The most common reported effects and uses of CBD, either orally or inhaled, include reduction of stress, pain management and even treatment for epilepsy.
Where is CBD Legal?
CBC is short for Cannabichromene which is lesser known chemical naturally found in cannabis plants. Similar to CBD it is one of the 113 cannabinoids found in the plant and extracted for therapeutic uses.
Where is CBC Legal?
This compound is found in varying quantities in medical and recreational marijuana and in very very low quantities in agricultural cannabis.
Cannabidiol (CBD) is derived directly from the hemp plant, which is a cousin of the marijuana plant. It does not cause an intoxicating “high” like THC does, and according to the World Health Organization, it “exhibits no effects indicative of any abuse or dependence potential. To date, there is no evidence of public health-related problems associated with the use of pure CBD.” Several benefits of CBD use include:
Cannabigerol (CBG) is a non-intoxicating cannabinoid similar to CBD, though this compound interacts with your body through very different mechanisms than CBD. Initial research has indicated that CBG acts as an agonist of the CB1 and CB2 receptors without causing any intoxicating effects. CBG may also act as a GABA reuptake inhibitor. This means that CBG may have a relationship with both neuropathic pain and inflammatory pain. The main benefits attained through use of CBG include:
Cannabichromene (CBC) is “newer” to the cannabinoid scene as far as research is concerned, but has shown great potential as a medical supplement thus far. While its effects feel very similar to CBD when ingested, the chemical structure of the CBC is unique and offers it the capability to affect the body in a different way than CBD. So far, research has linked CBC with the following medical benefits:
11. M. Yotoriyama, "The decrease of tetrahydrocannabinolic acid (THCA) in cannabis leaves during storage", Eisei Kaguaku, vol. 26, No. 1 (1980), pp. 50-53.
12. G. S. Lewis and C. E. Turner, "Constituents of Cannabis sativa L.: XIII. Stability of dosage form prepared by impregnating synthetic (-)- D 9 –trans-tetrahydrocannabinol on placebo cannabis plant material", J. Pharm. Sci., vol. 67, No. 6 (1978), pp. 876-878.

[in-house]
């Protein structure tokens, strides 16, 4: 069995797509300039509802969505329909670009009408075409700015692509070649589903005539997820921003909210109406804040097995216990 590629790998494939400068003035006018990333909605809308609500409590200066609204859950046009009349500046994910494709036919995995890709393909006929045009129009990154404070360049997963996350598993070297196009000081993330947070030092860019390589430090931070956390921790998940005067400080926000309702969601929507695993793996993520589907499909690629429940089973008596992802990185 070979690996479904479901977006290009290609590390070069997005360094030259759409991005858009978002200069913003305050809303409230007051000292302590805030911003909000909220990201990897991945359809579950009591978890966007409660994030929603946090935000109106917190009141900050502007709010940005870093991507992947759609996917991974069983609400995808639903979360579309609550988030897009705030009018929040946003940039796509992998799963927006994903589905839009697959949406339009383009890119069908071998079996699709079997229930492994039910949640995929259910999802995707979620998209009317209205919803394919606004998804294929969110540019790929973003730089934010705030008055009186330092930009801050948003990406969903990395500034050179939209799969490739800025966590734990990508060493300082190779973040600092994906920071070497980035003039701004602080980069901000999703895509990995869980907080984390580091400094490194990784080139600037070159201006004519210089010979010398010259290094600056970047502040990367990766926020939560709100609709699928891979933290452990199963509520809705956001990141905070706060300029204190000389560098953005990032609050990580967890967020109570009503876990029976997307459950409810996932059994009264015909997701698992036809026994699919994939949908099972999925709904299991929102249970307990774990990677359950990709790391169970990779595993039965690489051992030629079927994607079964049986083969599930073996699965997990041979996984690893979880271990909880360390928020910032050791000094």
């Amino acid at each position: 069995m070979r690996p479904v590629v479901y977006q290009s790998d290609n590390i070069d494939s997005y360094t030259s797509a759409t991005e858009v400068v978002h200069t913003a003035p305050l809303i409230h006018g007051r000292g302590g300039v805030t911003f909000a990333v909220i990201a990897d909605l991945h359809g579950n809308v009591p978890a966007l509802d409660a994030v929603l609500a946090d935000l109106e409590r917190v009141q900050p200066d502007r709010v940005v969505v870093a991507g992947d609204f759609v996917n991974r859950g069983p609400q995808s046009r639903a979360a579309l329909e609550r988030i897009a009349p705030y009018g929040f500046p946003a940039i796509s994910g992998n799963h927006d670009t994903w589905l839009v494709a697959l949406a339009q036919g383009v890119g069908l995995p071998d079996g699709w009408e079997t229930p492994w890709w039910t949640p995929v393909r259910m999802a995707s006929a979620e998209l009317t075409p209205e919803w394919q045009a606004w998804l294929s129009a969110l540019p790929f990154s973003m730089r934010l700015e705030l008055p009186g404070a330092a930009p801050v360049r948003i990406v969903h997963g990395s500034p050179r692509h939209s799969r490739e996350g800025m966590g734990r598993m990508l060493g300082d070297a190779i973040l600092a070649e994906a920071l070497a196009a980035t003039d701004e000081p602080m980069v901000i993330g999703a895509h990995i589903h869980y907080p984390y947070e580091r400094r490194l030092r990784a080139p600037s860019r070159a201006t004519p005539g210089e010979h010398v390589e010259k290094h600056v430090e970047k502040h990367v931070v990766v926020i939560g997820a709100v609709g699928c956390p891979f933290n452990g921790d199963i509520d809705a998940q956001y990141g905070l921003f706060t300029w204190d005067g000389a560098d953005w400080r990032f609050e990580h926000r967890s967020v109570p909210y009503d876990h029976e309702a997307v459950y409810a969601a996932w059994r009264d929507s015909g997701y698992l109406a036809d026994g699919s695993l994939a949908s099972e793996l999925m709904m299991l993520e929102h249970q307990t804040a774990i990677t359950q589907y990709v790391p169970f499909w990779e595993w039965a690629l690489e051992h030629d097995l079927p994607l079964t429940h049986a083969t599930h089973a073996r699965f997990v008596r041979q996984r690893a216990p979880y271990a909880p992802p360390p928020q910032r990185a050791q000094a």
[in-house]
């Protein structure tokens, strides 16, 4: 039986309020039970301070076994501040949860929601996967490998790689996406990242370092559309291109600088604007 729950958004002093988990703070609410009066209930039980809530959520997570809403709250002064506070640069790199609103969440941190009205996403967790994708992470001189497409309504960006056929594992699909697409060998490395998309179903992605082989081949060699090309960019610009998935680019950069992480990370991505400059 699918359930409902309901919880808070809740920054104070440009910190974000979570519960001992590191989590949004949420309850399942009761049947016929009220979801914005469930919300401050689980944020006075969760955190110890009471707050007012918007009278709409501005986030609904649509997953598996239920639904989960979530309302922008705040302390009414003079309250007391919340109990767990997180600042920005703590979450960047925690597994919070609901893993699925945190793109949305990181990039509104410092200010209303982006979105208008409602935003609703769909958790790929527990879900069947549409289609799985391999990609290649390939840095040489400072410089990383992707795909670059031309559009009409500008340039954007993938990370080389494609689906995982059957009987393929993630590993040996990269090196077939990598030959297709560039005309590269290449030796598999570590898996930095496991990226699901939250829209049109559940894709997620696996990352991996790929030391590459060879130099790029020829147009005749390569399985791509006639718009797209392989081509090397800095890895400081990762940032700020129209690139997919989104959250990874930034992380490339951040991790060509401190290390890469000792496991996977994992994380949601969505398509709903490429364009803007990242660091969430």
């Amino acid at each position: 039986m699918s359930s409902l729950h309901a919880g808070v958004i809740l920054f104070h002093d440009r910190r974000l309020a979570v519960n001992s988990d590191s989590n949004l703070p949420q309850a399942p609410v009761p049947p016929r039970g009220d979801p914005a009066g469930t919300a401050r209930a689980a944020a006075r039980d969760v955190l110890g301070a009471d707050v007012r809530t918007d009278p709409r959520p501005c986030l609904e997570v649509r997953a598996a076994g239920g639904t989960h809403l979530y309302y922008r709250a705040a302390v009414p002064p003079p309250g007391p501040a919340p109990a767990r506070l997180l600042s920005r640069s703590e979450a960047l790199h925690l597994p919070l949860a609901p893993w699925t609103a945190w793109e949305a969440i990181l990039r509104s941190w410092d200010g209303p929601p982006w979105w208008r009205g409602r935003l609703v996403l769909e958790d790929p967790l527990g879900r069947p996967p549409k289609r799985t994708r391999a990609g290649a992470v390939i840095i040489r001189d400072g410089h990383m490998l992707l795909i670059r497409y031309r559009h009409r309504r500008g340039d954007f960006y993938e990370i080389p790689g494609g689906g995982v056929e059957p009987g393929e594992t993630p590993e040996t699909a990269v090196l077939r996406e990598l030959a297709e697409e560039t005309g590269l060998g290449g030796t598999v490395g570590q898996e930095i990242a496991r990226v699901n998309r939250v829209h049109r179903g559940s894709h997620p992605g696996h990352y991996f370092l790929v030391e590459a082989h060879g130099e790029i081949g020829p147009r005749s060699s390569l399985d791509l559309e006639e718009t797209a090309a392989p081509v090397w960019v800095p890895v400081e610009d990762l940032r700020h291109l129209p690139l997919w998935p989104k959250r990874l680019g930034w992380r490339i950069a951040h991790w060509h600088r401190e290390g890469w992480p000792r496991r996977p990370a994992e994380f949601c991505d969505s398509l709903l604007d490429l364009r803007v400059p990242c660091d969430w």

The plant material used in the study was grown at the University of Mississippi medicinal plant garden. Mature plants were harvested and dried in a drying barn. The temperature was set initially at 50o C and was then increased at 2.5o C per hour until 70o C was reached. Under those conditions, dryness was complete within 6-8 hours. The dried materials were then coarsely manicured, packed in closed barrels and stored in an air-conditioned vault.
a The varieties and years of cultivation were as follows: CJAF-91: cultivated Jamaican variety, female, 1991; CMEF-91: cultivated Mexican variety, female, 1991; CCOF-91: cultivated Colombian variety, female, 1991; CK1X-93: cultivated hybrid, mixture, 1993.
Results and discussion
Figure II. Relationship between the percentage ratio of
CBN to THC and years of storage
The dried plant material was stored in closed barrels in the dark in a secured air-conditioned vault. Room temperature fluctuated slightly over time but generally remained between 20o and 22o C. Samples were obtained annually from stored material for cannabinoid analysis.
Razdan and others (2) found that D 9 -THC is much less stable than D 8 -THC and is converted mainly to CBN. The degradation of D 9 -THC to CBN in the plant material on storage was also proposed by Waller and others (7), Razdan and others (8), El-Kheir and others (9), Hanus and others (10) and Yotoriyana and others (11). Although CBN is the major observed decomposition product of THC, it could not account for the decrease in the concentration of THC over a period of time when the latter is kept under conditions suitable for decomposition (12). Turner and ElSohly (13) addressed this problem and proposed a possible pathway for the decomposition of THC to CBN which involvesformation of epoxy and hydroxylated intermediates. These include 9,10-dihydroxy- D 6a(10a)-THC (racemic mixture) and 8,9-dihydroxy- D 6a(10a)-THC (racemic mixture). They found that these intermediates could be detected only by gas chromatography as their trimethyl silyl (TMS) derivatives. They also indicated that these compounds were susceptible to heat and acid and that the final product was CBN.
A chromatograph, model 5880A, equipped with an automatic liquid sampler, model 7673, was used under the following conditions: (a) column: DB-1, 15 m × 0.25 mm, with 0.25 µm film thickness; (b) temperature: initial, 170o C for 1 minute then programmed to 250o C at the rate of 10o C/min; (c) injector temperature: 240o C; (d) detector temperature: 260o C; (e) carrier gas: helium at approximately 1 ml/min; and (f) detector: flame ionization detector with hydrogen flow rate of 30 ml/min and air flow rate of 300 ml/min. Each sample was analysed in duplicate and the average percentage for THC and CBN was calculated. The results are summarized in tables 1-4.